I was recently asked to talk to a group of parents and students who are currently completing a one year IT course. The topic of discussion was mainly around whether the students should choose between completing the networking or programming track. One of my colleagues discussed networking while I focussed on programming. The talk was held in front of around 40 parents and students, with ample opportunity for questions.
The talk turned into a slight debate between my colleague and myself. The reason for the debate was surrounding the levels of success achieved in the IT Industry based only on completing the courses and more importantly the writing of exams. Although in principle I agree with my colleague, who is in itself very passionate about the industry and is also very successful within it, I couldn’t help but wonder how much of what we discussed during the talk was pie in the sky and how much was truly real.
I have been a long time activist around the topic of academic achievement. The IT industry in South Africa is full of young students, who leave school and study IT because of the misconception that the IT industry is a get quick rich scheme. I find it ironic that 15 years down the line it has joined a place of importance next to careers in Law, Medical and Business Management. The one item of debate was how quickly you can earn a proper salary, and for me this is an unnecessary thorn in my side. Especially considering that most students leaving tertiary education never end up working in the IT Industry.
I studied when I left school, but failed my first year at tertiary education and ended up working full-time for a small retail store in my hometown. My time there was a massively important learning experience, as my love and passion for the IT industry was well cemented by the time I left. Over the last 14 years I evolved in all major fields of IT, including sales, support, networking, programming and now training. During that time I have had exposure to various technology stacks and honed my skills by applying myself to everything I could learn while working.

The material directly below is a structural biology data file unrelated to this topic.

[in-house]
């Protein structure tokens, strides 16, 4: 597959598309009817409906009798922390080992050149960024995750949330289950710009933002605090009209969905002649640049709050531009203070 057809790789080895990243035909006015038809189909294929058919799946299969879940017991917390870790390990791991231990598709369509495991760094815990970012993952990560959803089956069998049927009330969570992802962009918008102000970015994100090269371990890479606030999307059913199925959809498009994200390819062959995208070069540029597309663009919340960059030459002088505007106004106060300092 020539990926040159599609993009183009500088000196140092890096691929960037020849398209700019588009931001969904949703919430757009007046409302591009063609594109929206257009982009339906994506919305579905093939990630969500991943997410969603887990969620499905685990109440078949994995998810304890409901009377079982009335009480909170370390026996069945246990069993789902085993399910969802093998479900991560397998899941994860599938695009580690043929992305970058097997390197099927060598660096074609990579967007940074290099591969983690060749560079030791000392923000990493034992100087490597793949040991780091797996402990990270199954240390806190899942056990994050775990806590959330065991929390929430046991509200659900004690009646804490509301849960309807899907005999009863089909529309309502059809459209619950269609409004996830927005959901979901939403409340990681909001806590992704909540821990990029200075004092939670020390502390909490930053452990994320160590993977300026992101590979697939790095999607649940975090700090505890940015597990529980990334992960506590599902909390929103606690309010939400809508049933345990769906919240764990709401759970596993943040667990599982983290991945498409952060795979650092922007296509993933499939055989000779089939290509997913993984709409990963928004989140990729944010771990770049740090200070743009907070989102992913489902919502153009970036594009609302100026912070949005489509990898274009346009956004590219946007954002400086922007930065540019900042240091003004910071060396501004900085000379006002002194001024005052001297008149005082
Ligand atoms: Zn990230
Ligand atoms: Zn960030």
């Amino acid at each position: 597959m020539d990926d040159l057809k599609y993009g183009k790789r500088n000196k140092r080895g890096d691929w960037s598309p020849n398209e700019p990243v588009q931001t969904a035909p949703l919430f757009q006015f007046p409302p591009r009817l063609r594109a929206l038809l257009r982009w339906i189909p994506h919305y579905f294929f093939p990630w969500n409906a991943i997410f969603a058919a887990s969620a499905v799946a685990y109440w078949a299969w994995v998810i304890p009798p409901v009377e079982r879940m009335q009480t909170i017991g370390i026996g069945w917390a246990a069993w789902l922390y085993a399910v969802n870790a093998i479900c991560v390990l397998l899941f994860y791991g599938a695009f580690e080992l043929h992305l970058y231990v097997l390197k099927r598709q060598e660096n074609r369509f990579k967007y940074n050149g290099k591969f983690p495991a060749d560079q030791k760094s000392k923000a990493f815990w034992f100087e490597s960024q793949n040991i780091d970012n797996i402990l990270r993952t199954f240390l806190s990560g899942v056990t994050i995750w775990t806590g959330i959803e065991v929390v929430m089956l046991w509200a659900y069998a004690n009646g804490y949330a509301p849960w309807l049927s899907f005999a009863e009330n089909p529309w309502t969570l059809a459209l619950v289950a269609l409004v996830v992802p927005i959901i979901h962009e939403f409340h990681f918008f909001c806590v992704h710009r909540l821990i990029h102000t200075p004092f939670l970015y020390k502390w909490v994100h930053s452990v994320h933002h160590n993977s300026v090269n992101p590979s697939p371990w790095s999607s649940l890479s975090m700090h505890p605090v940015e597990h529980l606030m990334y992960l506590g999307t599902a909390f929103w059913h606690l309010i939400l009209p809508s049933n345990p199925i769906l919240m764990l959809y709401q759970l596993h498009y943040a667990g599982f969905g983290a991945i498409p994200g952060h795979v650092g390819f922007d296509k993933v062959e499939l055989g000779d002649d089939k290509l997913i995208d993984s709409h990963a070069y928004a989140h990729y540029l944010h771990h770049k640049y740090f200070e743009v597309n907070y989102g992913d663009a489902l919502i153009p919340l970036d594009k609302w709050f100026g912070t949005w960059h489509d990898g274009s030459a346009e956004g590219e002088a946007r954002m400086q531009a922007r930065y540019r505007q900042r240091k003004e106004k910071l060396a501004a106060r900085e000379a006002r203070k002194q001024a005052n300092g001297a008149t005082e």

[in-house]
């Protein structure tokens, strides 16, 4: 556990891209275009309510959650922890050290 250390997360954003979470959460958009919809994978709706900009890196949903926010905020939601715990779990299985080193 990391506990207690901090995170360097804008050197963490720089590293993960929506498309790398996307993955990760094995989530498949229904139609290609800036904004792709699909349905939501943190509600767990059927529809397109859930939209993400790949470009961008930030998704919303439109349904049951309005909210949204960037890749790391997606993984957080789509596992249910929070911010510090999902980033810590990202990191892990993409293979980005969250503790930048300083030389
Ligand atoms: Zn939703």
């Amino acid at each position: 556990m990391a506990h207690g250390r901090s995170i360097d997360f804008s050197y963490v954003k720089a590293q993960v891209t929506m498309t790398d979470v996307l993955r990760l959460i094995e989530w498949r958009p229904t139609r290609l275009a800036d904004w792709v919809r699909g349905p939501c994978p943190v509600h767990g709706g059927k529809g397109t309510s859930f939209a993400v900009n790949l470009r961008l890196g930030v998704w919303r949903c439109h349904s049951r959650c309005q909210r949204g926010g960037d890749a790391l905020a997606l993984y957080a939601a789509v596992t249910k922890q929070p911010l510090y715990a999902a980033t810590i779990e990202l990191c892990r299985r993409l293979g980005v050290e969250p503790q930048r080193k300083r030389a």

However all of this came at a price. 18 hour working dates was the norm, not the exception. My personal life was none existent and my family was always at the bottom of the list of responsibilities. In return for these sacrifices financial gain was also not impressive, with a good 5 year gap of my life never seeing an increase or bonus of any kind. Looking back I had often wondered why I was doing what I was for the money I was earning, and rather jealously looking at some of my then peers and colleagues wondering why I couldn’t be in their shoes.
About 2 years ago the picture changed, when a company hired me based on my experience and knowledge, offered a descent salary package and provided with all the required tools to continue growing as a person and within my field. I have since also become extremely passionate about the IT community, becoming involved in as many user groups and academic drives I can find, and trying to guide students and industry professionals through the interesting and exciting world of IT, while at the same time remaining honest and impartial to the false pretences set by those with no understanding of the industry.
As I listened and took part in the talk it came to me that the only place I have to compare is my own experiences, completely different from any of my colleagues. I was left in the process of attempting to convince these students of what choice to make, wondering whether the quick growth of the industry, and the perception created by community members like myself, is in the end not the exact reason students enter the IT field, believing that the successful public figures in the industry is the norm, rather than the exception.
In this process, am I, through my involvement and interaction, not just adding more fuel to an empty and false perception of one of the most exciting industries in the world?